Tabernas o Tascas are the most common and traditional establishments to have tapas in Madrid. Tapas, the popular appetizer or snack in Spanish cuisine, can be found all over the capital, and all over the country as well. Madrid, as the capital and main city, comprises some of the oldest and most authentic restaurants and bars where you can have them.
Originally, a taberna was a type of shop or stall in Ancient Rome, meaning a single-room shop for the sale of goods and services. Nowadays, the term is used to describe small restaurants offering food (mostly tapas) and drinks.
La Dolores was our favourite taberna. They offer a great variety of tapas, all of them very tasty and fresh. Portions are generous, both in food and wine. It has a cosy and authentic atmosphere, with tables inside and outside. The bar also offers some additional seating space.
The staff are also friendly and attentive. It can get busy with both tourists and locals. The staff tries to accommodate and serve as many people as they can so it may feel like they are in a rush, but the service is admirable nonetheless.
Moreover; prices are reasonable and you get one tapa for free when you order your drink. It is a place to not miss.
Bodega de la Ardosa
Bodega de la Ardosa is one of the most popular tabernas in Madrid. Founded in 1892 and located in the trendy area of Malasaña, this taberna offers all that you would expect in terms of character and traditional Spanish tapas.
All their food is really tasty, and hard to find a weak point. However; some of their signature dishes are the salmorejo (cold tomato soup made with bread, oil, garlic and vinegar), bacalao croquetas and alcachofas a la plancha (grilled artichokes). All are to be served with ice-cold vermouth, caña (beer) or wine.
It can get super crowded, especially on weekends, so be prepared to queue outside or to be standing in a little corner while you eat.
Bodegas Ricla is another traditional taberna worth visiting. It is located closer to the city centre, in a lively area full of other options to eat and drink.
It is compact, housed in a small area with mostly standing room and a couple of tables only. It was founded in 1867 and its name is the same as the founders home town in Aragon. They offer a good variety of wine, beer, vermouth on tap, counter seats and tapas.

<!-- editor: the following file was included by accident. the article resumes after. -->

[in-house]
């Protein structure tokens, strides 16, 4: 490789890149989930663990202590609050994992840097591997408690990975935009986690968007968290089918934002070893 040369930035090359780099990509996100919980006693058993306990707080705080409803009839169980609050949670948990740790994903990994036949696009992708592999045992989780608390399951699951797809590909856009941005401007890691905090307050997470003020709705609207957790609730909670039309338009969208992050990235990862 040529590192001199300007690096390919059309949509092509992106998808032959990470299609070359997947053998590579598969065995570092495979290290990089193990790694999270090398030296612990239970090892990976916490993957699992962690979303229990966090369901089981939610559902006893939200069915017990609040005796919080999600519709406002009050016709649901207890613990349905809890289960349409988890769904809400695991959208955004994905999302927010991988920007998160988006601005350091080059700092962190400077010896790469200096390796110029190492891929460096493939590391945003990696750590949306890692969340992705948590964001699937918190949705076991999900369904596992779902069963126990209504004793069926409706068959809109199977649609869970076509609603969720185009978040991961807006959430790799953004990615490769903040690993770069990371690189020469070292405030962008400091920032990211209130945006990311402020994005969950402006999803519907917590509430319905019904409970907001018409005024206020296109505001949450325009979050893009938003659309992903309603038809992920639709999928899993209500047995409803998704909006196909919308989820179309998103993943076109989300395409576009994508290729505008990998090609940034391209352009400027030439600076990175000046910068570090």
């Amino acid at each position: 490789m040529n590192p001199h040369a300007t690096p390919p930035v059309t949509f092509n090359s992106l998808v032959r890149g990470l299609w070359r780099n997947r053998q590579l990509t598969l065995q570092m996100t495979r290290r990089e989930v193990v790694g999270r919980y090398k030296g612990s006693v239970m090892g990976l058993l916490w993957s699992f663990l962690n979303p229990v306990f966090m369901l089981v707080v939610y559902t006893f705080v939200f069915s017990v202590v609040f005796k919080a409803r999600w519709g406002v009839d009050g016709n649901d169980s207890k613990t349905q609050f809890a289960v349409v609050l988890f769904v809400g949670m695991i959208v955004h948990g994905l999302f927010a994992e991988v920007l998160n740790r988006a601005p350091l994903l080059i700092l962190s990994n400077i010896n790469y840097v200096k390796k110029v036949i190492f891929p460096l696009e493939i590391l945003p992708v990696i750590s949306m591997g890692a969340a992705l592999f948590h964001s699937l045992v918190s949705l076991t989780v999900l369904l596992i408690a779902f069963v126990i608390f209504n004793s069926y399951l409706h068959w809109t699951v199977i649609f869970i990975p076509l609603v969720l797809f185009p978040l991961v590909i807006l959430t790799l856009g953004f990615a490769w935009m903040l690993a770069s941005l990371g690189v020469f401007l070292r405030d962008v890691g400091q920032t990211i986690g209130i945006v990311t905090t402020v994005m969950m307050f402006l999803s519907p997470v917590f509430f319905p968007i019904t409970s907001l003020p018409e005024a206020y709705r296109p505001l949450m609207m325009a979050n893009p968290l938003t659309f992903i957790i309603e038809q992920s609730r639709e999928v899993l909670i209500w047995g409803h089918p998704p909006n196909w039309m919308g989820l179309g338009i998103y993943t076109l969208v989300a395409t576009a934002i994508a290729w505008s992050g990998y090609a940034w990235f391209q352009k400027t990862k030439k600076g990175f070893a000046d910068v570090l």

Compact, no-frills bar with counter seats & vermouth on tap, plus tapas, wine & beer.
Some of their typical tapas include mussels, anchovies, ham, cured meats and “callos a la madrileña” (a stewed tripe dish, cooked slowly for hours over low heat).
Casa Revuelta is 10 metres away from Bodegas Ricla. We found it by chance and we had delicious tapas and a great time. There are tables inside and outside plus counter seating.
Their most popular and acclaimed dish is bacalao rebosado (batter-dipped cod), which is not the same as croquetas de bacalao, although equally good. We also had an amazing “tosta con tomate y jamon iberico de bellota“, as you can see in the picture above.
La Taberna de Al Lado
La Taberna de Al Lado, also located in Lavapies, is one of the top-rated tabernas in Madrid. Its modest decoration, relaxing and laidback vibe and well prepared and fresh food made this a favourite for many.
Bocadillo de chorizo, empanadas Argentinas, provolone cheese, tostas and hummus are some of their best tapas. All can be ordered with wine, vermouth, cocktails or beer (Estrella Galicia!).
TLDR: delicious food, engaging and relaxed people, affordable prices.
Bar Melo’s is another popular small restaurant in Madrid. Located in the loved and hated area of Lavapies, this local shop offers three signature dishes you should try: croquetas, zapatillas and pimientos de padron.
Zapatilla is their most acclaimed dish and consists of big slices of toasted bread with melted cheese (tetilla) and lacon (bacon). Moreover; portions are generous and prices are low.
This is definitely one of those small hidden gems that everybody would like to try.
Casa Alberto is another small and authentic taberna. It is well located, close to the centre, and can get very crowded as well. It is also very close to La Dolores so very handy to visit both together.
The atmosphere is similar to other traditional tabernas, with counter seats but not many tables. However; there is a seating area at the back, although with a different menu. Prices seem to be slightly higher than others, so watch out for this.
Bocadillos de calamares (calamari sandwich), gambas al ajillo (garlic shrimp) and rabo estofado (bull’s tail stew) are some of their most popular dishes.
Casa Camacho is also located in the trendy area of Malasaña. It was founded in 1920 and has been open ever since, keeping its original decoration, including the original draught taps.
They serve tapas, vermouth on tap, draught beer and wine for affordable prices. Their speciality is “yayos”, s sort of cocktail that mixes sparkling water, vermouth and gin. It is recommended to be served with tapas. Some of them include fresh and cured anchovies, almagro aubergines, marinated tuna and ham sandwiches.
Casa Labra is another centenary taberna that has been serving traditional Spanish found since the 1800s. It is located next to Sol metro station so also very handy to visit together with other places in the area.
Cod (bacalao) and cod croquettes are their specialities, which are served both as tapas in the counter area and as main dishes in the restaurant. Their “Banderilla de atún en escabeche” is another popular tapa.
La Venencia is one of the most popular places to try sherry wine in Madrid. It is one of those places that seem frozen in time.
Humid a dark inside, you will see their wood casks and dusty bottles where they store the wine. They serve 5 types of sherry with rustic and modest tapas. So don’t expect a variety of food or drinks here, it is a place for sherry wine.